Hurry and Wait: Florida Child Support and Custody Reform Act in Limbo – Spousal Support Legal Blogs Posted by Daniel Forrest

Daniel Wald

It’s been nearly two months since we wrote a series of posts about monumental and controversial legislation passed in both the State House and Senate through March 9th. Concerned about how child support and timeshares for parents would change in the future, Floridians have pins waiting to see if Gov. Ron DeSantis will sign it or veto it.

At the time of this writing on May 27, 2022, SB 1796 is still awaiting its decision and there is little news of its intentions. It would go into effect on July 1, which is fast approaching. The media reports that it was not officially sent to him, but he is next and last in line to make this decision.

Loud advocates on both sides of the issues have regularly spoken out. Under pressure, former Gov. Rick Scott twice vetoed similar bills. Let’s look again at the most controversial provisions.

Timeshare 50-50 guess
The law would force the judge in a divorce or other custody proceeding to assume that it would be in the best interests of the child for the parents to share custody of the child equally. This would place a duty on parents, if they do not agree, to provide evidence that doing so would not be in the best interests of the child. This can be particularly difficult for a parent without the resources to hire a lawyer – and can be detrimental to the child if all relevant evidence doesn’t make it to court.

Many suggest that there may be a family history of abuse, neglect, violence, criminal behavior, or mental health problems or substance abuse and that the suspicion in these cases could be harmful to children. An opinion piece in the Tallahassee Democrat by a social investigator in these cases sounds the alarm that judges shouldn’t start with an unproven presumption when the children’s unique needs should be of paramount importance.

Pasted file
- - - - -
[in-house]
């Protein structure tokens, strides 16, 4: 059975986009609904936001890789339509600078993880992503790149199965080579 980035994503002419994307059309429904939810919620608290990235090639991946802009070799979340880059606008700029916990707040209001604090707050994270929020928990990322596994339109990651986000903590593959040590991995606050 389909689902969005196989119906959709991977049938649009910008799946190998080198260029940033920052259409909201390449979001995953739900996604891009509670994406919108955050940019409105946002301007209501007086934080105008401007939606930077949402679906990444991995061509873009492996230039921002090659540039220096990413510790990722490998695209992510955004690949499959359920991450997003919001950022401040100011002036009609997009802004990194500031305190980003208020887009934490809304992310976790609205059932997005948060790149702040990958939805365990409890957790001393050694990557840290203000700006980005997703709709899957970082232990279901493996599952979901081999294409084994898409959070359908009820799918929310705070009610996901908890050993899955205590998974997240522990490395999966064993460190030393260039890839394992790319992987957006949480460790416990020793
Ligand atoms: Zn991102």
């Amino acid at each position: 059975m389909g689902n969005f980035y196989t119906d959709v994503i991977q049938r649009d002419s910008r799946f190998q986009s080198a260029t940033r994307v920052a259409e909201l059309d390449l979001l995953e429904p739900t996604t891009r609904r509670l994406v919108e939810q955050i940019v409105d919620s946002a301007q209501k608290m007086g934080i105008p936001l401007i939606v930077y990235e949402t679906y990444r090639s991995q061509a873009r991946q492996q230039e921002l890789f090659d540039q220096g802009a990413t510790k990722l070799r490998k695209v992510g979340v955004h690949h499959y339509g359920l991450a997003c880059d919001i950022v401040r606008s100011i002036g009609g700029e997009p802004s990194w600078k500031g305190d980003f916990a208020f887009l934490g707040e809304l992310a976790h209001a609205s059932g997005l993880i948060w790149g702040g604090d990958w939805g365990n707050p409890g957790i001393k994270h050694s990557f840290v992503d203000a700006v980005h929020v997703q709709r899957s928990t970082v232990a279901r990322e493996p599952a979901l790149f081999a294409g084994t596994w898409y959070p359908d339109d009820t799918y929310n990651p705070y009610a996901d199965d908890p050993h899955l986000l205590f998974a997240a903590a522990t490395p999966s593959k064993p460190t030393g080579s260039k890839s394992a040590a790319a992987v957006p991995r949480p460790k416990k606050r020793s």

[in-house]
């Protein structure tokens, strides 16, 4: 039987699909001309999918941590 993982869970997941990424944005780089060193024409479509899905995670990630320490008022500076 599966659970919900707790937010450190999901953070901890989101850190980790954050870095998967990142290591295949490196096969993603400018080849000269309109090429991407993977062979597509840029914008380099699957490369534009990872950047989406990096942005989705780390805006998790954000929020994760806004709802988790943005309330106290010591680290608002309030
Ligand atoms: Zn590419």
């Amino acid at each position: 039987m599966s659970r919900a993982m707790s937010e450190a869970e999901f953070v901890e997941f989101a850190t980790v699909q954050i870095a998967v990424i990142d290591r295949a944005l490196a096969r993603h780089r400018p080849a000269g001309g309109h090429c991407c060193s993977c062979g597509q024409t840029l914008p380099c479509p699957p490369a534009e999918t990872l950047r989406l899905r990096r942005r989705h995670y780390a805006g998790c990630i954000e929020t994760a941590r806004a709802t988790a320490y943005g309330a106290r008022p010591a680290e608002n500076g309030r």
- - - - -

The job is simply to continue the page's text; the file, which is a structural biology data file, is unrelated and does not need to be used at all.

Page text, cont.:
Many supporters of this bill are fathers’ rights advocates, believing that mothers have always had the advantage of being the preferred parent in time-sharing issues and that this would help level the playing field.

If the law passes, parents can still negotiate terms in a parenting plan that differ from the presumed equal division of timeshares.

Alimony: Retroactivity, Permanence, and Retirement, OMG!
Overall, the bill reflects a shift in perspective away from long-term financial support for a recipient spouse who was a stay-at-home parent or was otherwise unable to work during the marriage. Instead, the law would largely expect alimony recipients to rehabilitate their professional or professional skills and support themselves.

The main disputed provisions on alimony:

Long-term maintenance would no longer be an option.
The paying parent would have rights upon retirement that could reduce or eliminate payment amounts altogether.
A judge could no longer consider adultery as a relevant factor in the alimony decision at the weigh-in.
The marital standard of living would be assumed to be lower for each new household after divorce.
Individuals who are already divorced may risk their alimony arrangement being taken to court again under the new law if an application to change alimony goes to court. Many attorneys strongly oppose this retrospective motion because individuals (and judges) might have made different decisions had they known of this future and potentially detrimental change.
The law provides some exceptions for permanently disabled dependents, those caring full-time for a child of the previous couple with severe and permanent disabilities, or those who would be impoverished without dependents.

Advocates of the changes point to extreme cases where ex-spouses have this obligation to pay into old age or in the event of disability, or are prevented from retiring.

The clock is ticking and we will keep readers informed.

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